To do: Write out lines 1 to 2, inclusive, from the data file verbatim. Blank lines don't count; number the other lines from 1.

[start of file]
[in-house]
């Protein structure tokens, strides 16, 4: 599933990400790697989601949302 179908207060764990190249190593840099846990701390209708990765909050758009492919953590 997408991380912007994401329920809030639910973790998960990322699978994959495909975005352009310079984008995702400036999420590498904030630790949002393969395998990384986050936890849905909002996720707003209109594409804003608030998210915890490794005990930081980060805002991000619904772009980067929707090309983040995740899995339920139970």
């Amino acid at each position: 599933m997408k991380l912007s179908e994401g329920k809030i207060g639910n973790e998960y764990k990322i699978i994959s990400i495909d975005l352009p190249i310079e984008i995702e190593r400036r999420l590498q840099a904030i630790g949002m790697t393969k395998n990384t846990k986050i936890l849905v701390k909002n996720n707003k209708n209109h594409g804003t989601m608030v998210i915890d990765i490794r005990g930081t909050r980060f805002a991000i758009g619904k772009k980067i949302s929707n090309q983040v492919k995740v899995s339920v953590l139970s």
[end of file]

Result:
[in-house]
């Protein structure tokens, strides 16, 4: 599933990400790697989601949302 179908207060764990190249190593840099846990701390209708990765909050758009492919953590 997408991380912007994401329920809030639910973790998960990322699978994959495909975005352009310079984008995702400036999420590498904030630790949002393969395998990384986050936890849905909002996720707003209109594409804003608030998210915890490794005990930081980060805002991000619904772009980067929707090309983040995740899995339920139970």